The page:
In 1979, Moonraker also received the novelization treatment from Christopher Wood, this time the sole writer of the movie. Retitled James Bond and Moonraker to avoid confusion with the 1955 Ian Fleming novel, the book is considerably closer to the film than its predecessor.
It begins very much like the movie, with the hijacking of the Moonraker shuttle onboard a 747 travelling from America to the United Kingdom. Wood explores the lives of the pilots carrying on the transportation of the space craft before their ultimate death as the shuttle ignites causing the plane to go up in smoke.
Once again, is very much clear that the James Bond in this book is the one written by Ian Fleming and not Roger Moore, who starred in the film. Upon chapter two we are given an insight on his dangerous lifestyle as described by Fleming on many of his novels, like his addiction to nicotine and alcohol.
Much like in the previous novelization, Bond will bleed and hurt way more than the cinematic version: he even gets his arse burned while escaping from the shuttle fire in one of the villain’s deathtraps.
Hugo Drax, the villain in the story, shares the same name with the mastermind from Ian Fleming’s thriller published 1955. Nevertheless Wood’s version of this villain for the novelization adopts the likeness of the villain as conceived by Fleming: with red hair and an unsuccessful attempt of a plastic surgery over his right temple and cheek. The villain’s ties to the Nazi Germany as reflected by Fleming also come back with a hint over the pages of Wood’s book.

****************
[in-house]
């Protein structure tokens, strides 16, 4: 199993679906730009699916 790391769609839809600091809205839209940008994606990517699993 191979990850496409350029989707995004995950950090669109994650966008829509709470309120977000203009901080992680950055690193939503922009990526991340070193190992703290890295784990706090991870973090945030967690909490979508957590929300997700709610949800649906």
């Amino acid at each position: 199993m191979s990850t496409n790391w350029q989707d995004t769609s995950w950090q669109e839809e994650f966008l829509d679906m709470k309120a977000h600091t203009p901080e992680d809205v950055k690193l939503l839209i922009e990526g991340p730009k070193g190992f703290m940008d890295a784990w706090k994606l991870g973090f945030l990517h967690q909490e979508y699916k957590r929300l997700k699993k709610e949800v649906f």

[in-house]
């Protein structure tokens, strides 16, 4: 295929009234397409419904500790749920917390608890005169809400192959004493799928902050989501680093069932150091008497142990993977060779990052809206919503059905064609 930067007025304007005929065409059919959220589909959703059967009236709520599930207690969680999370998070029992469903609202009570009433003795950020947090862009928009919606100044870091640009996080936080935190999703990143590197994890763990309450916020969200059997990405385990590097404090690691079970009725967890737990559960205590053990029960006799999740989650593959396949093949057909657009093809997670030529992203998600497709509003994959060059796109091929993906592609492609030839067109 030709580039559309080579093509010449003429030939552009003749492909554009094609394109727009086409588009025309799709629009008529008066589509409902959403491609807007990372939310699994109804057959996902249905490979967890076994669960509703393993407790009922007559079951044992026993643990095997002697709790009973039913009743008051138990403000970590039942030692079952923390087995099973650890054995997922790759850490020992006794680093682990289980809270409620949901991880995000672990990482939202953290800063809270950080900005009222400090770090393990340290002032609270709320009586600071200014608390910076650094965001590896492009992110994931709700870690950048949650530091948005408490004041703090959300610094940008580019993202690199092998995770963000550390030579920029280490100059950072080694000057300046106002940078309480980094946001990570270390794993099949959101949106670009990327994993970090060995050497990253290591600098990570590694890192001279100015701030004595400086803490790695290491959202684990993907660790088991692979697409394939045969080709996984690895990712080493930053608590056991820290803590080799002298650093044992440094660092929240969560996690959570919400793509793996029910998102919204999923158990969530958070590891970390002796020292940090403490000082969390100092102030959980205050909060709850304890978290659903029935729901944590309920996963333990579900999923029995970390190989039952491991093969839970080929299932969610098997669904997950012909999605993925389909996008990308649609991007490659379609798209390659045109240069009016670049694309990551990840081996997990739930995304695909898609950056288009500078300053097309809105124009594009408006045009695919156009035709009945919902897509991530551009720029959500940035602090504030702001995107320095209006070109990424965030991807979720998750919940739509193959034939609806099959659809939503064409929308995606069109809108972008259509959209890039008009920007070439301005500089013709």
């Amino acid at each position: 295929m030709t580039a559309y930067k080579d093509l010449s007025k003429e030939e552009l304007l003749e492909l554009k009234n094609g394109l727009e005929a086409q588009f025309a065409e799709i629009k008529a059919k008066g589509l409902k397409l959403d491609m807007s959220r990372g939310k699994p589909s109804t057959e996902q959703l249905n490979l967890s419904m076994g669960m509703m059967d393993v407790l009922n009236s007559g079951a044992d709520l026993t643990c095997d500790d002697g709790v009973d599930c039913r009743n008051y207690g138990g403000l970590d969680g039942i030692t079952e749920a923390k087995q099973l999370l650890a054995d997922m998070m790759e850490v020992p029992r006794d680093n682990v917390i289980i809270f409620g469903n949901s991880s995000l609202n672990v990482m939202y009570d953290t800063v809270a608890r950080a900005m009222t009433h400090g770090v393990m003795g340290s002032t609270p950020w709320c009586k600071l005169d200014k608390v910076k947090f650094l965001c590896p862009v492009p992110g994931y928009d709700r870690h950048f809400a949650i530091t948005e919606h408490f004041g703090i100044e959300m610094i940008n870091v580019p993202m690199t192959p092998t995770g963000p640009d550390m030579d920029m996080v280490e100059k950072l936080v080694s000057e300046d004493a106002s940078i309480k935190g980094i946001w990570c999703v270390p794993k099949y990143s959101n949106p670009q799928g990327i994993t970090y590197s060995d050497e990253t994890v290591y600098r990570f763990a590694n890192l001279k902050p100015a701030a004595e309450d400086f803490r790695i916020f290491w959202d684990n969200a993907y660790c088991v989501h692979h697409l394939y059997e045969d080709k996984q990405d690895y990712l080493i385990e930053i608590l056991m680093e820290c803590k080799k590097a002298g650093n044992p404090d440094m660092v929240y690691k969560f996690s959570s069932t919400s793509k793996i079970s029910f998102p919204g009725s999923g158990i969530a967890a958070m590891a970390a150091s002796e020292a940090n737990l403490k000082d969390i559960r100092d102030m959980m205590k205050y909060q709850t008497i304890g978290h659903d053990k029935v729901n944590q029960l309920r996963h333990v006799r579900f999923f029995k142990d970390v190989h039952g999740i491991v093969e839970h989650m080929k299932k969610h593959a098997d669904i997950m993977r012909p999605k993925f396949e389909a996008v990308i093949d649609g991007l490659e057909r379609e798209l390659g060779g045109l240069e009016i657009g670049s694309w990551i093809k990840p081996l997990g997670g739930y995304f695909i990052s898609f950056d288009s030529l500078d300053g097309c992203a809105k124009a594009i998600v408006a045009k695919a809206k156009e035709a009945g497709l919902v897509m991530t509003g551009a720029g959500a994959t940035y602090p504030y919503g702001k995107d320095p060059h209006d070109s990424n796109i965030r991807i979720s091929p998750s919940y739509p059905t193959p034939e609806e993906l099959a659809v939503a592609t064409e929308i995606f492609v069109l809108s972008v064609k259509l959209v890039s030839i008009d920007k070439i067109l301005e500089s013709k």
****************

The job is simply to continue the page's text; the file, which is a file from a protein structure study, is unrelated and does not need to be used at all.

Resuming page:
What is more interesting is that in the novel an explanation is given an explanation on why Drax attempts to create a master race in space: he’s worried about the overpopulation of a “decadent” human race leading to a a significant decrease of livestock and nature.
Also, there are quite a few moments apparently envisioned in early drafts that Wood used for James Bond and Moonraker, one of them is the way 007 gets on an astronaut’s suit and leaves the antagonist’s space station to outer space to manually deactivate the laser cannon threatening the American shuttle, while he avoids his own allies trying to shoot at him as he’s wearing a suit with the enemy insignia. Some other moments discarded for the film have a zero gravity lovemaking scene of a couple from Drax’s “master race”, a restaurant with precooked food inside the station, and Bond escaping from Jaws using Holly Goodhead’s flamethrowing perfume atop the cable car in Rio de Janeiro.
Drax’s pilot and Corrinne Dufour maintains her original name, Trudi Parker, and is described as a Californian blonde instead of the French brunette played by Corinne Clery. Her demise is equally fatal as in the movie, only this time Bond is told of her death by Holly in Venice, making his desire to run down Hugo Drax even more personal.
While the humour is considerably reduced in comparison to the movie, a funny note happens at the very end when we see Frederick Gray’s political ambitions. Knowing that M’s and Bond’s identity can’t be disclosed, the Minister of Defence knows he’ll get the credit of the success on the space mission against Drax. His joy is, of course, interrupted when 007 and Dr Goodhead are caught lovemaking on camera transmission.
All in all, the novelizations of The Spy Who Loved Me and Moonraker are an entertaining read. The first one excels by providing the reader a more dramatic take on the film that abounded in escapism and humoristic moments, the second is tighter to the movie but it also offers many interesting twists. As a first time for something in the Bond franchise, these two books are unique because Christopher Wood bet on morphing a cinematic James Bond story with a Fleming-esque thriller.
Part II of this Bond novelization essay will cover the book adaptations of two 007 films, Licence to Kill and GoldenEye, by John Gardner.